|2.5 to 5.5 mm
|Dark heads with velvety black abdomens and a reddish thorax.
|Male and female reproductives have wings.
|Typically nests in the crooks or hollow spaces of trees or beneath stones.
|Velvety Tree Ants in the Pacific Northwest
|Velvety tree ants get their common name from their smooth and velvety abdomen, and from the fact that they typically nest inside trees. These ants are known for releasing a distinct and unpleasant odor if their colony is threatened or if they are crushed, which some have said smells like “rotten coconuts”. Velvety tree ants are often mistaken for carpenter ants because of their appearance and habit of nesting in trees. However, velvety tree ants leave behind softer-textured frass – which looks like sawdust – while carpenter ants produce much coarser frass.
|Velvety Tree Ant Habitat
|Velvety tree ants are omnivores that feed on a wide range of substances, including proteins and sugars. Outdoors, these ants are typically found in the nooks and crannies of trees or beneath stones. Popular trees for these ants include oak, pine, sycamore, and cottonwood. If these ants make it indoors, their nests look very similar to those of carpenter ants. By carving out tunnels and nests in wood, velvety tree ants can cause significant damage to homes and buildings.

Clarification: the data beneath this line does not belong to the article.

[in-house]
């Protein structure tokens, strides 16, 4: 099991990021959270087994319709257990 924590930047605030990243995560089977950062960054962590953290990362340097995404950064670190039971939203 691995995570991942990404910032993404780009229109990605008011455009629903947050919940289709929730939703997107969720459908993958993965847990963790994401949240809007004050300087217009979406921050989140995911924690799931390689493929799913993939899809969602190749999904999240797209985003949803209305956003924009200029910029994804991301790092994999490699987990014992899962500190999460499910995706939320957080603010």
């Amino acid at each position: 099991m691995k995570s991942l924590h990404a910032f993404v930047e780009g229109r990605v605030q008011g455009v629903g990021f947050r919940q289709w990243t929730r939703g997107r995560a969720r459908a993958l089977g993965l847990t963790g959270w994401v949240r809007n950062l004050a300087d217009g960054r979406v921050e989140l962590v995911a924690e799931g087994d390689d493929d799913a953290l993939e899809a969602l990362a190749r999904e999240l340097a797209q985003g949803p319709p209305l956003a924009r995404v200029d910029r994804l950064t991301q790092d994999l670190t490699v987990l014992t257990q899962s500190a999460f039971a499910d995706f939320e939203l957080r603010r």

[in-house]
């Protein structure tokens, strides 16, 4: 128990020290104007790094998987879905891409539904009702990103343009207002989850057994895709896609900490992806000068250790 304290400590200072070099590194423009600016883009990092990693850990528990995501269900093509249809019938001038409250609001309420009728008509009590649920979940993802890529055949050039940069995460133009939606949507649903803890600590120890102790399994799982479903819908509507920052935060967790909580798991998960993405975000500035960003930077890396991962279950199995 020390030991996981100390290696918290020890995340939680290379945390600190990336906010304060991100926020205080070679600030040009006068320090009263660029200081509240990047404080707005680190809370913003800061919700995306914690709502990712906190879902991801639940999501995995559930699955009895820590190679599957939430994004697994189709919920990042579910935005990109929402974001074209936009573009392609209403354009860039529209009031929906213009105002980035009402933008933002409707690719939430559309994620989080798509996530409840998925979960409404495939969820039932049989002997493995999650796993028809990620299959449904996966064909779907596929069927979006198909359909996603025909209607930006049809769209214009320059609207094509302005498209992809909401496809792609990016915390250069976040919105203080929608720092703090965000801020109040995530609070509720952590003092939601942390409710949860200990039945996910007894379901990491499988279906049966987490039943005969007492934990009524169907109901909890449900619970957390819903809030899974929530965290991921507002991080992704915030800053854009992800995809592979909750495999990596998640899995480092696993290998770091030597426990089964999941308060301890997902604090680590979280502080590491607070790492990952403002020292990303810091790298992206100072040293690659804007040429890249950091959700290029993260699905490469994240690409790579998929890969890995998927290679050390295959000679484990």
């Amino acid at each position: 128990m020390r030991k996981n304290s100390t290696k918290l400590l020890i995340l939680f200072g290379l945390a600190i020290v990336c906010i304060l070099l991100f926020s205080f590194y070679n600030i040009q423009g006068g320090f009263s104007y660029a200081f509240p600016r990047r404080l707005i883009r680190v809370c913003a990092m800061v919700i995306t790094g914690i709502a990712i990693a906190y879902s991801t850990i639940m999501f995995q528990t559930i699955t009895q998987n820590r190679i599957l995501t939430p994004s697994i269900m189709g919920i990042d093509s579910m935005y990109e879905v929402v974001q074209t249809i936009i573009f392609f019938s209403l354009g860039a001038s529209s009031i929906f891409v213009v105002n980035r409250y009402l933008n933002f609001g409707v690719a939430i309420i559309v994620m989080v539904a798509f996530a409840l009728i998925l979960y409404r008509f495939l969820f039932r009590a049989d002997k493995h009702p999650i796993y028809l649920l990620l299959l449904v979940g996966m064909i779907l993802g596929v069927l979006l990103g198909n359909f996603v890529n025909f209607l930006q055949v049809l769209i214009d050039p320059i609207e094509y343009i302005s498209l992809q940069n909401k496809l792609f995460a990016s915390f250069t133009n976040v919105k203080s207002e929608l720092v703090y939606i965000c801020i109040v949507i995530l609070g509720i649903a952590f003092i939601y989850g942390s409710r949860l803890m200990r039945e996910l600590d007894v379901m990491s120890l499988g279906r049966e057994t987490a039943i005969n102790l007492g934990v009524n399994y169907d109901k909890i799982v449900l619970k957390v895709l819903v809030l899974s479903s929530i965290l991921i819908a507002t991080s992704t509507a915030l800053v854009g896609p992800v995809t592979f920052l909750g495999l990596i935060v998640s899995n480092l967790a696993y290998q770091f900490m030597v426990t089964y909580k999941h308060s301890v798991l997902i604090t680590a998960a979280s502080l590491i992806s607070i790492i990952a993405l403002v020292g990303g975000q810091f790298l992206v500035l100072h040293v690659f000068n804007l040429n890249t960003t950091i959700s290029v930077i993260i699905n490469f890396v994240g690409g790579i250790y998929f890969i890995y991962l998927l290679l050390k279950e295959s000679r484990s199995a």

|Velvety Tree Ant Behaviors, Threats, and Dangers
|Velvety tree ants are an aggressive species. Not only will they bite, but they have also been known to spray intruders with odorous secretions. During an infestation, homeowners may be able to detect this “rotting coconut” scent even without disturbing the nest. Though velvety tree ants do not ingest wood, they will chew through wooden structures and leave behind small piles of frass, which resembles sawdust. To keep an infestation from growing beyond control, it is important to call a professional ant exterminator if you suspect velvety tree ants are invading your home.